Climate change is the greatest threat of our time and must be stopped. This is widely agreed. The debate becomes complicated when we talk about the actions we have to take. We often look for solutions we as individuals can distance ourselves from. Alternatively, we may decide not to do anything before others have acted first. We are so wary of free-riders that we'd rather remain free-riders ourselves than let others share the benefits of our work to halt climate change. We are afraid because we do not recognize our own responsibilities.
Imagine a world where property is not protected, a society where we could break the neighbours' windows without penalties or liability. It would be a crazy, troubled world.
Unfortunately, this is the world we live in. Each one of us can increase the amount of carbon dioxide in the atmosphere. We know it will cause harm to others,and yet we are not responsible for any damage we cause. This is the ultimate reason why climate change is unfolding: as individuals, we benefit from partaking in consumerism but the cost of our actions will always be borne by others. And the worst is, we don't even know who's responsible for taking care of the damage.
In combatting climate change, an individual has little responsibility; we are talking about macro-level activities. This is logical in itself: a systemic problem can only be solved by a systemic, macro-level solution.
Politicians bear the main responsibility in repairing the system that causes climate change to progress. However, to emphasize the politicians' role must not lead to thinking that those causing the damage are not responsible for it. If I spill milk on my kitchen table, I do not call for politicians to clean up the mess. We should not do this with carbon dioxide either.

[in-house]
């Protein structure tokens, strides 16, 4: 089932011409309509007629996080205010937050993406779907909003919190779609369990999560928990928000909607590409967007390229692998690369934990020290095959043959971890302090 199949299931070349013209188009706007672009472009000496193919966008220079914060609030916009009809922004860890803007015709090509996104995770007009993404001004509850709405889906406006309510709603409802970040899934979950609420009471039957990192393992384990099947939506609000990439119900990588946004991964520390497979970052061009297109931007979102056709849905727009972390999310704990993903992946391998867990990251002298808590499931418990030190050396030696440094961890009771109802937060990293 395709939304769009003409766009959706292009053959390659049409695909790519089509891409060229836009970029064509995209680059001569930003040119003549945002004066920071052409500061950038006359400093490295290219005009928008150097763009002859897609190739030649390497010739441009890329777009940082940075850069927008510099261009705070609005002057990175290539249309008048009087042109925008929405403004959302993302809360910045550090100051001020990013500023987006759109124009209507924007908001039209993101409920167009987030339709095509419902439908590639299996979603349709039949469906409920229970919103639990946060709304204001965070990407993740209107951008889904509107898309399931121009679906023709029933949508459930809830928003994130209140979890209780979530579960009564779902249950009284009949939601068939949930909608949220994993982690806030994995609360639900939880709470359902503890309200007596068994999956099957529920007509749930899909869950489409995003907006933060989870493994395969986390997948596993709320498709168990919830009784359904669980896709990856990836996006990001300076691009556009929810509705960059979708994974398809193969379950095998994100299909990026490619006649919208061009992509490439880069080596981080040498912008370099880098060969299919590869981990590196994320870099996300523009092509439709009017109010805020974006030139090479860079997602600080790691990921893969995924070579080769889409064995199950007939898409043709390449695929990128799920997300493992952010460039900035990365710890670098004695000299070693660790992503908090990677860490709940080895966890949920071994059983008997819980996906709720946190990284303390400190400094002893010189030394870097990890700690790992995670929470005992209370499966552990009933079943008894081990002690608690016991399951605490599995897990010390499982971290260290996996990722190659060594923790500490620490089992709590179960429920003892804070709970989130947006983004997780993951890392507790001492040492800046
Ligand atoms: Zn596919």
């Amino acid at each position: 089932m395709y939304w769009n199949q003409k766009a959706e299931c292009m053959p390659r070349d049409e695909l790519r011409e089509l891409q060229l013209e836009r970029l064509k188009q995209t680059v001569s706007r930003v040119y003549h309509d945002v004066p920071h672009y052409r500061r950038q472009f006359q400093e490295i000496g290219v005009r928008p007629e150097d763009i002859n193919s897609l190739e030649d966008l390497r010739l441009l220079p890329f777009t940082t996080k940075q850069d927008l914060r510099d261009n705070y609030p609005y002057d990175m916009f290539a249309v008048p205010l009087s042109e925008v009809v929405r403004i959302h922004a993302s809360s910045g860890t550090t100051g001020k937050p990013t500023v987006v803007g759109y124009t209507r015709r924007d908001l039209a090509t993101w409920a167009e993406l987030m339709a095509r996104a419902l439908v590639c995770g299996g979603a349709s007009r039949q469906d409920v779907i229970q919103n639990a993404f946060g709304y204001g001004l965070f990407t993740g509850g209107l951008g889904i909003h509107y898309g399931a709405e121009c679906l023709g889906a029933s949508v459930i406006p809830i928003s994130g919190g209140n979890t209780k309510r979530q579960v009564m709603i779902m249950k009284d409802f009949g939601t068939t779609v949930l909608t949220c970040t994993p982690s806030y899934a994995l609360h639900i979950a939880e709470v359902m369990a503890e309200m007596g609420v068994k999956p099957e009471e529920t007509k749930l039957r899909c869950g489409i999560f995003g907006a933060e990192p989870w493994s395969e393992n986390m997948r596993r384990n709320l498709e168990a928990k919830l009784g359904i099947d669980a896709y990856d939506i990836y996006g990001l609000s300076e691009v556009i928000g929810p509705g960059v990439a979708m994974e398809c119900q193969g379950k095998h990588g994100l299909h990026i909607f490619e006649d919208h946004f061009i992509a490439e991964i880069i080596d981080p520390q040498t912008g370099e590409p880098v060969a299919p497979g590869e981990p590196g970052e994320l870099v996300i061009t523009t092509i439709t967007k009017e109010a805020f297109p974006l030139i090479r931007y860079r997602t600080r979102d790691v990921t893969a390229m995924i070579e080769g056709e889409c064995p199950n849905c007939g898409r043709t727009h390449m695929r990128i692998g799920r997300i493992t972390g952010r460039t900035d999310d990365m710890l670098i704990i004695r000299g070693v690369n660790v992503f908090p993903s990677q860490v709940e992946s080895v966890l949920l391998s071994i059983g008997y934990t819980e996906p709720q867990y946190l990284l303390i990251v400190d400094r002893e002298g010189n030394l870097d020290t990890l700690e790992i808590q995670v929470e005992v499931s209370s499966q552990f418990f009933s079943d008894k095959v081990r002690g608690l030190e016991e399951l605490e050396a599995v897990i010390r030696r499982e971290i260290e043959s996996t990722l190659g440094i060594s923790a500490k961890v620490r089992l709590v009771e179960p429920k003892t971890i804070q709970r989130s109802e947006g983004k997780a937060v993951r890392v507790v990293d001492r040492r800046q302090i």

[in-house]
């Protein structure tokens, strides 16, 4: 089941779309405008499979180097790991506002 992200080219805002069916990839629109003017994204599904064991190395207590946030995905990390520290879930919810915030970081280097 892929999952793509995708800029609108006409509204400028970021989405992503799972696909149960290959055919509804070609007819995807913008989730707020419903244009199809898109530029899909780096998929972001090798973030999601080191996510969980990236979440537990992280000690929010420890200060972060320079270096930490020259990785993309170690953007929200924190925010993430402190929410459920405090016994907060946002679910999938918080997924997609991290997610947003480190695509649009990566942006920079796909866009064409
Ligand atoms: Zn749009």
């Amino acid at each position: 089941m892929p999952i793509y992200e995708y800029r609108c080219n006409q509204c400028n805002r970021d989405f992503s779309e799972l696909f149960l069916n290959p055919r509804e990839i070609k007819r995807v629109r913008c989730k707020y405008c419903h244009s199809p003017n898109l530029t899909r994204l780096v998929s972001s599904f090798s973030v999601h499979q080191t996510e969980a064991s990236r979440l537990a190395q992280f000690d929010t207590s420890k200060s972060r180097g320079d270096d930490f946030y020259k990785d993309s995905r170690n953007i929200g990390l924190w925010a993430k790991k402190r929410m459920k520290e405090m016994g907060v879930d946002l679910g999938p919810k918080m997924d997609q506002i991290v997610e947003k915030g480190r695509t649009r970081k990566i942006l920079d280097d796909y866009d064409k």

States cause little emissions. States are abstract structures, contractual relationships with geographical boundaries and decision making and security mechanisms. Companies generate most of the emissions, mainly because things are made for consumers - people, that is. Politicians and companies have tremendous power and therefore, responsibility. But shouldn't there also be responsibility on the person who has spilled the milk? Is it justifiable for me to accuse only China for the emissions connected to my computer, which I myself have bought?
We need a system that always helps us recognize and understand emissions caused by consumption. And we need a tool to always help us clean up our mess. It helps us fix the root cause of climate change: in order for us to have the freedom to act, we must also bear the responsibility for the consequences of our actions. That's how the world works for everything else, including property protection. We have no reason to make an exception for our emissions.
We already know how to capture carbon dioxide from the atmosphere. Shouldn't it be self-evident that when we cause emissions, our duty is to ensure the amount of carbon dioxide in the atmosphere does not increase? And if we think that carbon sequestration is still too expensive (which it is not), surely that will not release us from responsibility? I can't break my neighbour's window and leave it broken just because I happen to think the repairs are too expensive.
Fortunately, taking responsibility tends to come naturally to people. At best, it gives you a sense of relevance and meaning, which are among the most important things to contribute to your well-being. We are aware that if humans don't stop climate change, no one else will. That is why we also need to create human-sized ways to take action. I will return to these themes in my upcoming writings.